By Wayne Handlos, Ph.D.

   ‘Jeanne’ or ‘Skelly’s Pride’ or ‘Salmon-fringed’ (GATW)

Carnation-flowered pelargoniums are characterized by flowers with petals having a fringed or toothed margin –

similar to what you see in carnations.

This characteristic of petals was documented by William Bateson (a famous geneticist) in a publication in 1921.

He said that the salmon-fringed pelargonium was bred by a nurseryman, Mr. Jarman of Chard, Somerset, England.

This plant has been named ‘Salmon-fringed’, ‘Skelly’s Pride’ or ‘Jeanne’. It has distinctive "crumpled", glossy leaves

and sterile flowers. Plants developing from root cuttings or an occasional side branch have normal petals, flat, matte

leaves and fertile or perfect flowers. These cultivars are notoriously unstable, meaning the petals lose the dentate

characteristic and revert of plain petals. Both Bateson and Chittenden (1921, 1925/6) have clearly explained these

features of the carnation-flowered cultivars and their instability. Most (or all) of the cultivars with fringed or carnation

-type flowers are likely to "sport" and produce ordinary flowers without any toothing of the petals.

The explanation is simple enough. These plants are periclinal chimeras. (See article/chapter on Chimeras.) Studies on

variegated leaved or fancy-leaved Pelargoniums were basic to the understanding of leaf variegation in particular and

plant growth in general as described by Baur as early as 1908. In the three cell layers of the plant’s apex, the outermost

layer carries the genetic trait for toothed petals and glossy leaves. The inner layers of the apex are genetically different

(normal) and plants developing from these cells produce plain, fertile flowers and ordinary leaves. If the outermost 

layer of cells is replaced by the inner layer, the genetic information for these special carnation-flowered petals and

glossy leaves is lost. Strictly speaking, this is not a mutation or a change in the DNA, it is akin to a mechanical change

in position of cells in the apex – so that the innermost cells with a different genetic composition get a chance to express

their genetic capabilities. It has been noted that once a plant has "reverted" to a normal type, the unusual floral (or leaf)

characteristics do not return and this is explained by the fact that once the outer layer of cells in the apex is replaced,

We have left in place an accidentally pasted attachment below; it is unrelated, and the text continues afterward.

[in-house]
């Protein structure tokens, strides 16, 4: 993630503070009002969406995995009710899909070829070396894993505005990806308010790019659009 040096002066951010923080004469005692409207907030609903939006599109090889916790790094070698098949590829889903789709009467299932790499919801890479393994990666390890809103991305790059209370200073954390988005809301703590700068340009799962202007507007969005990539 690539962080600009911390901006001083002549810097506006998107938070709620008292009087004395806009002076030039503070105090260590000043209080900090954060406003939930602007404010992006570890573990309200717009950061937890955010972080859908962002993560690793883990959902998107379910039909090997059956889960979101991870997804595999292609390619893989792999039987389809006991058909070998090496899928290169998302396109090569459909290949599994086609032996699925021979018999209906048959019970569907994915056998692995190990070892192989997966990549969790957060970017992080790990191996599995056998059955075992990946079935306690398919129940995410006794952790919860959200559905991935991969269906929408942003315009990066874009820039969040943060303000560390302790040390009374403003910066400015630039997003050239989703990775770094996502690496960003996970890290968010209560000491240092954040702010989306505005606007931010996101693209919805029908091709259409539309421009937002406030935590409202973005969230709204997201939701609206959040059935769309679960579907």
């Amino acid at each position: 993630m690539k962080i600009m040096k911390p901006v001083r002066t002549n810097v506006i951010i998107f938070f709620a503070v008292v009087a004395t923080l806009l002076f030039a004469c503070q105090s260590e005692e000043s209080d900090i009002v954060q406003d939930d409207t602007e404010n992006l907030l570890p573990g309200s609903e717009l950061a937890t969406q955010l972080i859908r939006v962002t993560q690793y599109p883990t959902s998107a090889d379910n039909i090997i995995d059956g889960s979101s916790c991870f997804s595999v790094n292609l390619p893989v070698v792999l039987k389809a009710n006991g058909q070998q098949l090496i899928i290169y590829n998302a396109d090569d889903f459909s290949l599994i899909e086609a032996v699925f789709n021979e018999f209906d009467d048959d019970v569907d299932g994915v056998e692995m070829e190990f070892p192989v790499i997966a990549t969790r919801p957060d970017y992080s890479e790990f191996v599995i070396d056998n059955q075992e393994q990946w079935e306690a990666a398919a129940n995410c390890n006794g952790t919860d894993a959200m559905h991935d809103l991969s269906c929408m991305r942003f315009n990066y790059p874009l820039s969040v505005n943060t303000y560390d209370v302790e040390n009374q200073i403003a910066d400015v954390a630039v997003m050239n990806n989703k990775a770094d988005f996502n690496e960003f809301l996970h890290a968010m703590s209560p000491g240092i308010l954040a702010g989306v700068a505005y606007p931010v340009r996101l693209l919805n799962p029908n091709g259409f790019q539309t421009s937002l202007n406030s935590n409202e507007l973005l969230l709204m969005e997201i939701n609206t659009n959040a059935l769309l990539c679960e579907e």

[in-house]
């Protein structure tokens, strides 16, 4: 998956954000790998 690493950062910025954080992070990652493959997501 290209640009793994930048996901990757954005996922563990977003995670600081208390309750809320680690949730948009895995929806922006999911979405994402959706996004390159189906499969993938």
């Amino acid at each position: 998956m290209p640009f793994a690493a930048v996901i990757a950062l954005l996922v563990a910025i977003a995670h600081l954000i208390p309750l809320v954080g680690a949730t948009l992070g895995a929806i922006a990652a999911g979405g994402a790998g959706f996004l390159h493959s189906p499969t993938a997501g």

they have nowhere from which to reappear.

For reasons which escape me, this understanding of the basic nature and biology of Pelargonium has been overlooked

by geranium growers and fanciers since the early 1900’s. In more recent times, this phenomenon has been described at

length by Richard Tilney-Bassett in his two books: Plant Chimeras (1986, 199 pp.) and Variegated Zonal Pelargoniums

(2008, 252 pp.).

Chimeral structure in plants explains many phenomena in Pelargonium – "sporting" or "reversion" of variegated leaves

to all green or to albino or all white leaves; loss of the tulip-shaped flowers; loss of shiny leaves; loss of sterile flowers;

changes in flower colors; ‘Mr. Wren’s’ distinctive flower pattern; white-flowered plants breeding as if they were scarlet

flowered, etc. In addition to the carnation-flowered cultivars mentioned earlier, other carnation-flowered zonals have been

cultivated – ‘Madame Thibaut’ is a single, carnation-flowered plant with white or pinkish flowers with pinkish veins,

‘Diana Palmer’ which is a double flowered type with salmon colored flowers and ‘Lancastrian’ a double, rosy-salmon,

carnation-flowered cultivar available in Europe.Some years ago a popular line of zonals, the Fiats, had several cultivars

 with toothed petals. They were also unstable and frequently reverted to a plain petalled form. They are not commercially

available any longer. A few new cultivars of zonalPelargoniums with fringed petals have been developed more recently,

 including ‘Era’s Silva’, ‘Bockens Killing’, Karin Lundh Hansen’s types ‘Elnaryd Annelie’ and ‘Elnaryd Ljuvliga Julia’.

These are available from specialist growers in Europe. Carnation-flowered plants are found in the ivy category also;

namely ‘Pink Carnation’ and ‘Cerise Carnation’. They are both found to be unstable and the production of fringed petals

is lost frequently. Cliff Blackman from Australia in his search for a yellow-flowered Pelargonium began a breeding program

involving the species P. articulatum, the zonal cultivar ‘Princess Fiat’, the ivy/zonal hybrids ‘Alliance’ and ‘Millfield Gem’.

A distinctive group of hybrids and cultivars wasdeveloped from this program which he named ZONARTICS using part of

the words "zonal" and "articulatum". ‘Princess Fiat’ hadfringed or carnation-flowered petals and presumably has passed

this trait along to some of the zonartics. Cf. ‘LaraMandarin’, ‘Lara Blush’, ‘Unicorn Zonartic Rose’, ‘Unicorn Vanilla Sky’,

‘Unicorn Zonartic Hot Butter’. Information from MikeBrown (Floraberry Nursery) in Australia suggests that the toothed

petals are stable in the Zonartic plants that he hasgrown. Unfortunately, because of government regulations to prevent

the introduction of plant diseases, these plants have not been brought into and are not available in the US.

© 2015, Central Coast Geranium Society (CCGS )